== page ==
Video: Healing After a Death and Bringing the Culture Back
In its seventh installment, Wisconsin Media Lab introduces Molly Miller, whose Munsee name is Wasalaangweew (Bright Star).
A clan mother among the Stockbridge-Munsee Band of Mohican Indians, Miller is working to revitalize the Mohican language and culture.
The tribe holds language classes at the Mohican Family Center on the reservation in Bowler, Wisconsin.
Miller lost her son 15 years ago in a car accident and it has been tough for her ever since, but the community pulled together with a healing sweat and talking circles with children in the community.
“Because of his death the culture came back,” Miller says in the video. “I guess he was sent here for 15 years for that reason. So everything I do is pretty much dedicated in the memory of my son.”
She says they are starting over in her community, and that they haven’t had clan mothers in a long time. This can partly be attributed to the historical trauma caused by the boarding school experience.
“There’s a pain and there’s a hurt and there’s an anger. People will say ‘well that happened a long time ago so why do you still hang onto it?’ Well that’s what we mean by historical trauma, it’s still in there,” Miller says in the video.
The damage for the Stockbridge-Munsee Band of Mohicans started in the early 1600s when their community was in the present-day New England area. Contact with Europeans caused huge changes to their way of life including dependence on trade goods and alcohol. Not only were many members lost to disease and war but the loss of land, language and traditional ways hit hard as well. This was followed by Indian boarding schools, which took away traditional parenting skills and Native ways. Children were sent away from home, forced to cut their hair and not allowed to speak their language.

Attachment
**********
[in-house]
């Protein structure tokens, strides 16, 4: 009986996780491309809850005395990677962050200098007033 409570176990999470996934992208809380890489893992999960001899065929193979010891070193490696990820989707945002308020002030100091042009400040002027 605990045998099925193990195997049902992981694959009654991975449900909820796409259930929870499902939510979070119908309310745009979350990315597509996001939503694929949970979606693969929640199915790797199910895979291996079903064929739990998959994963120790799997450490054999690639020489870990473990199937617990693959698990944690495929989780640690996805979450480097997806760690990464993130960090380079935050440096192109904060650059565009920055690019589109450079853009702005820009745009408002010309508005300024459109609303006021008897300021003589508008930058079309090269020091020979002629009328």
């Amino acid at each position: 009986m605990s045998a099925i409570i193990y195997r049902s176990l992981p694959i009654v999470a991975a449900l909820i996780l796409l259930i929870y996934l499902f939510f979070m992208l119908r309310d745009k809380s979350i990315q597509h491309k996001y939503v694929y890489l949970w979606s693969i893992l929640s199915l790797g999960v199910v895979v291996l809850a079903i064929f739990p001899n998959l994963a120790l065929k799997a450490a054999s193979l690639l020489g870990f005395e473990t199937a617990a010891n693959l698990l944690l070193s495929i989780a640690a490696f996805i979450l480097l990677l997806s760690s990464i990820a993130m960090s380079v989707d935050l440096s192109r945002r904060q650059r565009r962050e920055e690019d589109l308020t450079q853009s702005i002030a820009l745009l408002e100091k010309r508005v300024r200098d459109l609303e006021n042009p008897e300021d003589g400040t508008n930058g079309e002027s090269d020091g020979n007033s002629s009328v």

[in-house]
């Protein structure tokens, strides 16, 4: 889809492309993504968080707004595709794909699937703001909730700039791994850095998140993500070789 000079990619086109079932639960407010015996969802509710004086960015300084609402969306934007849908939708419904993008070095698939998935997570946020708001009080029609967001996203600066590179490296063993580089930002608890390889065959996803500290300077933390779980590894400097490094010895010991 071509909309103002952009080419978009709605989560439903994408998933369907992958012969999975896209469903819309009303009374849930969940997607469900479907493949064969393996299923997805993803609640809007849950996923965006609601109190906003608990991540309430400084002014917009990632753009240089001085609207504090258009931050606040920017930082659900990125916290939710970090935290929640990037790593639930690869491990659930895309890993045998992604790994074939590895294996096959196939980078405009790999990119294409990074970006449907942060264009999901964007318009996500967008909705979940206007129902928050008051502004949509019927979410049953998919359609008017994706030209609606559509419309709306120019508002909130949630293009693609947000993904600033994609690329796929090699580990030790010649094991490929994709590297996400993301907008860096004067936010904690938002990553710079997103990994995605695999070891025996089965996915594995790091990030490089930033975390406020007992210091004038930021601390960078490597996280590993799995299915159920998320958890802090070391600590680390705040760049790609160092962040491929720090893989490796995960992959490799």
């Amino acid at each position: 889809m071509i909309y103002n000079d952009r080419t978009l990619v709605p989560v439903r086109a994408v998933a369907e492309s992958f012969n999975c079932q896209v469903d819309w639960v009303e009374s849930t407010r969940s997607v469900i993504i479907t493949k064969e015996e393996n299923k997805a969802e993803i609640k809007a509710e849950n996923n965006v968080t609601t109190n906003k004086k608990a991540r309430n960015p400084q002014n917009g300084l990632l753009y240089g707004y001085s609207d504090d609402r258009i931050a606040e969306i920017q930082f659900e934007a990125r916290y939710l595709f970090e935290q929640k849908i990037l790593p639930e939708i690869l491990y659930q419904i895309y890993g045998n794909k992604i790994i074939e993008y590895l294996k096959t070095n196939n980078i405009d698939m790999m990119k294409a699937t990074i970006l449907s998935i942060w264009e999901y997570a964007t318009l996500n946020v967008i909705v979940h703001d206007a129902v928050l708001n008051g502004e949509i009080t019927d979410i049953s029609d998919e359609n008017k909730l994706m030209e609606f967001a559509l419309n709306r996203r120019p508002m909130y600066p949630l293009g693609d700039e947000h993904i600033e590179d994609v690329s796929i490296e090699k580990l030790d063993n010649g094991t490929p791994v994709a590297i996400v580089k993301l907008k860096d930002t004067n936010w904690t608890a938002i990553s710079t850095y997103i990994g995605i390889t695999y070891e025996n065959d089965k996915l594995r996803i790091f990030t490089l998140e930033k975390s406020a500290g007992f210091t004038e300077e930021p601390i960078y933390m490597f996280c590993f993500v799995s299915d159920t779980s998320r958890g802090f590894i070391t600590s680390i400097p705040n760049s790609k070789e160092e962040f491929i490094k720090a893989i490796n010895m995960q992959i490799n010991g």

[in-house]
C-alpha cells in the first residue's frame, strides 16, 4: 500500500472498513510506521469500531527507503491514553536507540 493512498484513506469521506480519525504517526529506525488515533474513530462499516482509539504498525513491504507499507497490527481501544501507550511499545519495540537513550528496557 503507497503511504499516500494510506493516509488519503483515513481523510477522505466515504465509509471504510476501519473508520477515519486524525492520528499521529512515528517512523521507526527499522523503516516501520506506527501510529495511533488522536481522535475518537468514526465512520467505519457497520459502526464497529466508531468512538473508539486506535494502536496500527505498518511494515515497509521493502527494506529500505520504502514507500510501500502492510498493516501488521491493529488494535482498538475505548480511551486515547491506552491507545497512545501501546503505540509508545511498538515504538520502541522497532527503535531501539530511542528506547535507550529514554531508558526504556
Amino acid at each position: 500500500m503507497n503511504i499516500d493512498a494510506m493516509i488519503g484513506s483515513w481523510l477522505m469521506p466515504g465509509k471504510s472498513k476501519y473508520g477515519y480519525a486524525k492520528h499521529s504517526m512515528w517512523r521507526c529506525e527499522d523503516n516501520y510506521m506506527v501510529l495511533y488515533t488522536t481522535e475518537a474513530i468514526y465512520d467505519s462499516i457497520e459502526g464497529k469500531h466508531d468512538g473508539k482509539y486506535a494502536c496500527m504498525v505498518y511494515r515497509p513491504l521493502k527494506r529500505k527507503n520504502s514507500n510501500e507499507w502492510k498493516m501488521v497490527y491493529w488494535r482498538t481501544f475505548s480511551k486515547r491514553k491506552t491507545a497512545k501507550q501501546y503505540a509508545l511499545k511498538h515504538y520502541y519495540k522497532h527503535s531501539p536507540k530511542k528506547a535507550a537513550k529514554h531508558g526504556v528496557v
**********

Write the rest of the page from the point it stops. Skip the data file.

Miller plans to complete a master’s degree in community counseling and use it with Native teachings to work as a counselor for her people. She will use the Historical Trauma Theory, which holds that Native people are still deeply wounded by what happened to their ancestors, in particular the boarding school experiences.
“I’m still trying to find out my purpose in life. I live as a Native grandmother, a teacher of the language, a teacher of history,” Miller says in the video. “I’m a community helper—healer in the mind and heart.”
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